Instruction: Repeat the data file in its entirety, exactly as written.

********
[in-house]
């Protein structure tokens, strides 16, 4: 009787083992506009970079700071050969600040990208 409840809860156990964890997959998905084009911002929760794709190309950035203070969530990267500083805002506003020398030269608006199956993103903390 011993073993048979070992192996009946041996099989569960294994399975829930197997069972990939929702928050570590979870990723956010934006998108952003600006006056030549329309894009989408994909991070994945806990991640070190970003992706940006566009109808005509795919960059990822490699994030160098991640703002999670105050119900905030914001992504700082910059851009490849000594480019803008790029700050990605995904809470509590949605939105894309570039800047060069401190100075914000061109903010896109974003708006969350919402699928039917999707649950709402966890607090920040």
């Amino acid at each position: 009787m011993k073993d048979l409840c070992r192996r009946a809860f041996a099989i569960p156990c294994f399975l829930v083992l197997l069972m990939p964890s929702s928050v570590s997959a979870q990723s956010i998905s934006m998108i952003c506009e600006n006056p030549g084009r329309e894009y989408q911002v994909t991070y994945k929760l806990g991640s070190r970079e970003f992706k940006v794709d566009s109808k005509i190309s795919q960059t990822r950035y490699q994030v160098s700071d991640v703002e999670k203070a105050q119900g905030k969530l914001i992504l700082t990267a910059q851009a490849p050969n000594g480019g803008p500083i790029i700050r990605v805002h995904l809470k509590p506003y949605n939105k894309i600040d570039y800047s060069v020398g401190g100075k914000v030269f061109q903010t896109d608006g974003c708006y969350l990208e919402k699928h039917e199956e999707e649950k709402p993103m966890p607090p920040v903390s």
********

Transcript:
[in-house]
């Protein structure tokens, strides 16, 4: 009787083992506009970079700071050969600040990208 409840809860156990964890997959998905084009911002929760794709190309950035203070969530990267500083805002506003020398030269608006199956993103903390 011993073993048979070992192996009946041996099989569960294994399975829930197997069972990939929702928050570590979870990723956010934006998108952003600006006056030549329309894009989408994909991070994945806990991640070190970003992706940006566009109808005509795919960059990822490699994030160098991640703002999670105050119900905030914001992504700082910059851009490849000594480019803008790029700050990605995904809470509590949605939105894309570039800047060069401190100075914000061109903010896109974003708006969350919402699928039917999707649950709402966890607090920040």
């Amino acid at each position: 009787m011993k073993d048979l409840c070992r192996r009946a809860f041996a099989i569960p156990c294994f399975l829930v083992l197997l069972m990939p964890s929702s928050v570590s997959a979870q990723s956010i998905s934006m998108i952003c506009e600006n006056p030549g084009r329309e894009y989408q911002v994909t991070y994945k929760l806990g991640s070190r970079e970003f992706k940006v794709d566009s109808k005509i190309s795919q960059t990822r950035y490699q994030v160098s700071d991640v703002e999670k203070a105050q119900g905030k969530l914001i992504l700082t990267a910059q851009a490849p050969n000594g480019g803008p500083i790029i700050r990605v805002h995904l809470k509590p506003y949605n939105k894309i600040d570039y800047s060069v020398g401190g100075k914000v030269f061109q903010t896109d608006g974003c708006y969350l990208e919402k699928h039917e199956e999707e649950k709402p993103m966890p607090p920040v903390s």